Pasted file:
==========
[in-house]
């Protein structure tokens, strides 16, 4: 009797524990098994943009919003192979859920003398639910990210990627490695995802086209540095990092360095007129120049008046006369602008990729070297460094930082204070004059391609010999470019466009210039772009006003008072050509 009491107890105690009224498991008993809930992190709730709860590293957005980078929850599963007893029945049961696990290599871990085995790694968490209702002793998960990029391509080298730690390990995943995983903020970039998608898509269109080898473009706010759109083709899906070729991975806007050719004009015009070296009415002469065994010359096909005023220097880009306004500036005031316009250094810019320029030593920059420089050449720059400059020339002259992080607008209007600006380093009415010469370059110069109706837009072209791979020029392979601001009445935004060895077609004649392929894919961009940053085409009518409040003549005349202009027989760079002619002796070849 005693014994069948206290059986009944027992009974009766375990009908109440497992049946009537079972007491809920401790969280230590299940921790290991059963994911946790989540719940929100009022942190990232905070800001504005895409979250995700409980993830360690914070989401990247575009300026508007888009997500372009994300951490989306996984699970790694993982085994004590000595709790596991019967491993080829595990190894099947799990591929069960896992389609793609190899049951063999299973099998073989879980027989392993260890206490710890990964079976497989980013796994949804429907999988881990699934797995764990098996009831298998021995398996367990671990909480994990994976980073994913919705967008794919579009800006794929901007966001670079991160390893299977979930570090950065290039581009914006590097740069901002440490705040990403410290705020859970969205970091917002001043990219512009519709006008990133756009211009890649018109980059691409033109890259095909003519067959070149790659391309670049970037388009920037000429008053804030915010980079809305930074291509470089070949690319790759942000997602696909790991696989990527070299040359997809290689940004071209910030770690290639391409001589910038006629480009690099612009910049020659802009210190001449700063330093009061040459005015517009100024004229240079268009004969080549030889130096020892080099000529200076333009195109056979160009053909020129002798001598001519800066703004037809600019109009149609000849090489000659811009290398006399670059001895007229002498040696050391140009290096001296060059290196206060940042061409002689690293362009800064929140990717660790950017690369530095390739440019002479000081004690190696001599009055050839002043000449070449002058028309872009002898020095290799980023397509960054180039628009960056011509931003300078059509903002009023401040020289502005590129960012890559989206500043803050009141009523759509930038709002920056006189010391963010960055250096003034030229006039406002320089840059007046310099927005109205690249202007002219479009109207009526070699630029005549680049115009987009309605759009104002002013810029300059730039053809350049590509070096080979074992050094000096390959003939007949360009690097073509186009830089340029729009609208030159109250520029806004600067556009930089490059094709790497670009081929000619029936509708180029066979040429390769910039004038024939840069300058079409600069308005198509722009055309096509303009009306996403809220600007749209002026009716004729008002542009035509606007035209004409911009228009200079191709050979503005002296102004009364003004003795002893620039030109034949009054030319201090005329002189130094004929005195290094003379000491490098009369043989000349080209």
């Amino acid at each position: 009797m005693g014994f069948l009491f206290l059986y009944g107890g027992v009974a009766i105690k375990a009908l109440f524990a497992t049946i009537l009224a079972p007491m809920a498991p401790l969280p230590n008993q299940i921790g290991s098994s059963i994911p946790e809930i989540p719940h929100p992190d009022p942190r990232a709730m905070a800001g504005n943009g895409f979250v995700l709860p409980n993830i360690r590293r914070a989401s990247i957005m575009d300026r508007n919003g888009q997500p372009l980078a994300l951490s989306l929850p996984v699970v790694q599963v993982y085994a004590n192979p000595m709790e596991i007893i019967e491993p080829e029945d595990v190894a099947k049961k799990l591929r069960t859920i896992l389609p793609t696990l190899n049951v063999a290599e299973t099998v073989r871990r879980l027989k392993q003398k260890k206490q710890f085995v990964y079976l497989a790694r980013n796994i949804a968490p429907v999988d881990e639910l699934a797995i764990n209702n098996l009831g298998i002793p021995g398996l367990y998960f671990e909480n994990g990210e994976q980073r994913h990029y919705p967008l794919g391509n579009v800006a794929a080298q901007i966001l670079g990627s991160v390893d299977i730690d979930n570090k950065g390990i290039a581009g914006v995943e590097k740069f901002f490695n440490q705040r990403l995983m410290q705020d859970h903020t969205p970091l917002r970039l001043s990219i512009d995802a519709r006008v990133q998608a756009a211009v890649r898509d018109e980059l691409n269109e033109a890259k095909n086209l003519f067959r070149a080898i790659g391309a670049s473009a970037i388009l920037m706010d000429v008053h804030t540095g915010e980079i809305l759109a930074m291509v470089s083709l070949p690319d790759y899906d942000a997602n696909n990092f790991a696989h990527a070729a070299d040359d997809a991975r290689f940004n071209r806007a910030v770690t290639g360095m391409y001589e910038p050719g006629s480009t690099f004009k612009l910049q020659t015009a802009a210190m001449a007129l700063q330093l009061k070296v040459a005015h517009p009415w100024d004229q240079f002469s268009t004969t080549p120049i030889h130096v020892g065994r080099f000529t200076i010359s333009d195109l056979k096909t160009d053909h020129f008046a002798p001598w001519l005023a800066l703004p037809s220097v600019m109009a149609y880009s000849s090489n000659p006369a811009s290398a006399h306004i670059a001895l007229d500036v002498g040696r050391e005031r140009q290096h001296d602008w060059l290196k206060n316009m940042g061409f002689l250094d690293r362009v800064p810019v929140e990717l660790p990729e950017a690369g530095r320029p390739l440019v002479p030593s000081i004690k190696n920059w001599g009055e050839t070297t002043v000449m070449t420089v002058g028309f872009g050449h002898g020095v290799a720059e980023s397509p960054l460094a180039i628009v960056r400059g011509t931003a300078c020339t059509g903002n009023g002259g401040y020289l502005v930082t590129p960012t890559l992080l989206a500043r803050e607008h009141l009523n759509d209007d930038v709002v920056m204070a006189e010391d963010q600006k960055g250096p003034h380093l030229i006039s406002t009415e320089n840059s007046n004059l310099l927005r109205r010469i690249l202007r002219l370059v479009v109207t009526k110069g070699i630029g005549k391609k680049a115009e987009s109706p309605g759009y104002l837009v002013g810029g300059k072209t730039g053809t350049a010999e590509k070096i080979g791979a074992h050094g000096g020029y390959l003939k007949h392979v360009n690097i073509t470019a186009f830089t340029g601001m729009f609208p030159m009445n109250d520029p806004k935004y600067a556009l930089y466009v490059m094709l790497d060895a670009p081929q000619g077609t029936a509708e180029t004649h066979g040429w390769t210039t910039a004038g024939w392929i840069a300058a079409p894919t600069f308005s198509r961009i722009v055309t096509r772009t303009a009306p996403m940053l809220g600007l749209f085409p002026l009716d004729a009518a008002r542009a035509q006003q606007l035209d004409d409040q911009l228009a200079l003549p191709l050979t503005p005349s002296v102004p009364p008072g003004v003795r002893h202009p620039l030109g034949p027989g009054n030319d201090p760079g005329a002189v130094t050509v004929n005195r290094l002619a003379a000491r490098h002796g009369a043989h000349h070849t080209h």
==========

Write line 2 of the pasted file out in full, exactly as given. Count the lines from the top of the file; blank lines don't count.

């Protein structure tokens, strides 16, 4: 009797524990098994943009919003192979859920003398639910990210990627490695995802086209540095990092360095007129120049008046006369602008990729070297460094930082204070004059391609010999470019466009210039772009006003008072050509 009491107890105690009224498991008993809930992190709730709860590293957005980078929850599963007893029945049961696990290599871990085995790694968490209702002793998960990029391509080298730690390990995943995983903020970039998608898509269109080898473009706010759109083709899906070729991975806007050719004009015009070296009415002469065994010359096909005023220097880009306004500036005031316009250094810019320029030593920059420089050449720059400059020339002259992080607008209007600006380093009415010469370059110069109706837009072209791979020029392979601001009445935004060895077609004649392929894919961009940053085409009518409040003549005349202009027989760079002619002796070849 005693014994069948206290059986009944027992009974009766375990009908109440497992049946009537079972007491809920401790969280230590299940921790290991059963994911946790989540719940929100009022942190990232905070800001504005895409979250995700409980993830360690914070989401990247575009300026508007888009997500372009994300951490989306996984699970790694993982085994004590000595709790596991019967491993080829595990190894099947799990591929069960896992389609793609190899049951063999299973099998073989879980027989392993260890206490710890990964079976497989980013796994949804429907999988881990699934797995764990098996009831298998021995398996367990671990909480994990994976980073994913919705967008794919579009800006794929901007966001670079991160390893299977979930570090950065290039581009914006590097740069901002440490705040990403410290705020859970969205970091917002001043990219512009519709006008990133756009211009890649018109980059691409033109890259095909003519067959070149790659391309670049970037388009920037000429008053804030915010980079809305930074291509470089070949690319790759942000997602696909790991696989990527070299040359997809290689940004071209910030770690290639391409001589910038006629480009690099612009910049020659802009210190001449700063330093009061040459005015517009100024004229240079268009004969080549030889130096020892080099000529200076333009195109056979160009053909020129002798001598001519800066703004037809600019109009149609000849090489000659811009290398006399670059001895007229002498040696050391140009290096001296060059290196206060940042061409002689690293362009800064929140990717660790950017690369530095390739440019002479000081004690190696001599009055050839002043000449070449002058028309872009002898020095290799980023397509960054180039628009960056011509931003300078059509903002009023401040020289502005590129960012890559989206500043803050009141009523759509930038709002920056006189010391963010960055250096003034030229006039406002320089840059007046310099927005109205690249202007002219479009109207009526070699630029005549680049115009987009309605759009104002002013810029300059730039053809350049590509070096080979074992050094000096390959003939007949360009690097073509186009830089340029729009609208030159109250520029806004600067556009930089490059094709790497670009081929000619029936509708180029066979040429390769910039004038024939840069300058079409600069308005198509722009055309096509303009009306996403809220600007749209002026009716004729008002542009035509606007035209004409911009228009200079191709050979503005002296102004009364003004003795002893620039030109034949009054030319201090005329002189130094004929005195290094003379000491490098009369043989000349080209």